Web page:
The second layer 30 is affixed to top layer 28 by any suitable means, such as glue or another adhesive. One of the major points of novelty in the present invention lies in the use of a metallic-like ply for second and third layers 30 and 32. It has been found that all of the prior art devices discussed in the Background of the Invention above suffer the extreme disadvantage of losing heat as one progresses from the inlet corner to the corner of the blanket distal from the supply hose. This is simply due to heat transfer through the blanket into the surrounding atmosphere and to the user's body. The inventor has found that use of a metallic-like ply to reflect and contain the heat within blanket 10 has resulted in a remarkable improvement in this regard. Although metal foil would suffice, other insulating materials may be used, such as MYLAR (a trademark for a polyester film). Not only does this minimize the temperature gradient across blanket 10, but it also avoids excessive heating of a patient's body through direct heat transfer. Of course, one of the first or second layers 28 or 30 should be impermeable to air flow. Since, in the preferred embodiment, second layer 30 is an impermeable film of coated MYLAR, it is permissible that first layer 28 be constructed of the above-suggested (air permeable) wood pulp textile.
First and second layers 28 and 30 have a series of pinholes 36 therein (discussed more fully in conjunction with FIG. 3 below), whereby the warmed air may be directed upward through blanket 10. Third and fourth layers 32 and 34 are essentially identical to layers 30 and 28, respectively, except that the lower two layers 32 and 34 have no pinholes. Top layers 28 and 30 are intermittently secured to bottom layers 32 and 34 by means of stitching 38 (discussed more fully in conjunction with FIG. 4 below). All four layers are held together at the edges by seam 40, as more clearly seen in FIGS. 3 and 4.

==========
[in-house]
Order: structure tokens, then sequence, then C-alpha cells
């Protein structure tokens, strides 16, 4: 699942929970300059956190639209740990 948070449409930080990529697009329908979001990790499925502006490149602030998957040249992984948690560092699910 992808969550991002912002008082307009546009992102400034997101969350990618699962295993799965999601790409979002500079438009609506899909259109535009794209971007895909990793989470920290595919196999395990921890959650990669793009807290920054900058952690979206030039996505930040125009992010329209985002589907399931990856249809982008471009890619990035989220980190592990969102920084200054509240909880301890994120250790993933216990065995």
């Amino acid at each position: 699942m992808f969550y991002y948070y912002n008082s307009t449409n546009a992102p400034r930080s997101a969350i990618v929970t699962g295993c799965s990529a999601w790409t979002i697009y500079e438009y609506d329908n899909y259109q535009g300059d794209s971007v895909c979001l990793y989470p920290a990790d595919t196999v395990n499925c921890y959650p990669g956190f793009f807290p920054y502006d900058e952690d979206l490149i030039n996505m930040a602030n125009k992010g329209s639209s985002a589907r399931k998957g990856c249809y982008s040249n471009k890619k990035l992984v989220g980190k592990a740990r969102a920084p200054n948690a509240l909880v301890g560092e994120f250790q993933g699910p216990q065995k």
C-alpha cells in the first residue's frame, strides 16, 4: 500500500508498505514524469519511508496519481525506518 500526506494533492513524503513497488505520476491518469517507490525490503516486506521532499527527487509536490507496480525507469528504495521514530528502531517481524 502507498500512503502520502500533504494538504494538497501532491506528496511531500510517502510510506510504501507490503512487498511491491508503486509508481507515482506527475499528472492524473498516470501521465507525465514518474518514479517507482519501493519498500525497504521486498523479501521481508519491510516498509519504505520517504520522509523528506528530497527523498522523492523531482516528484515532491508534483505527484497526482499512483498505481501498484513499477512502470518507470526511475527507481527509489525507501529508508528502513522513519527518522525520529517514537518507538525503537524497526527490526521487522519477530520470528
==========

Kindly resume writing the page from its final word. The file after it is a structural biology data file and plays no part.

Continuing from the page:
With reference now to FIG. 3, a top plan view of blanket 10 is depicted, but the stitching 38 has been removed from this view to more clearly depict the novel pinhole pattern of the present invention. A series of pinholes 36 extend along the entire upper surface of blanket 10. As can be clearly seen, the density of holes 36 is greater near distal corner 20 than near proximate corner 16. This pattern, facilitates even distribution of heat along the entire length of blanket 10. As noted above, the air exiting near the distal corner of prior art devices is typically cooler, so the provision of extra ventilation holes at distal corner 20 overcomes this drawback. It should be noted that the pinhole pattern shown in FIG. 3 may be utilized independent of the metallic layering discussed above. However, these two novel features together create the optimum system for a convection blanket warmer.
In FIG. 3, the pinholes become more dense as one moves both laterally and longitudinally away from inlet port 18. In other words, there is a graduated effect going from port 18 toward lateral edge 42, as well as going from port 18 toward longitudinal edge 44. Although this graduation could occur along only one axis, it is contemplated that the pattern set forth in FIG. 3 is optimal. Moreover, it should be realized that a Cartesian system such as that shown in FIG. 3 is not the only generalized pattern; a polar system (not shown) could be used wherein the origin lies at inlet port 18, and the rings of pinholes are closer together as one moves toward distal corner 20. The point is merely to have more air flow near distal corner 20.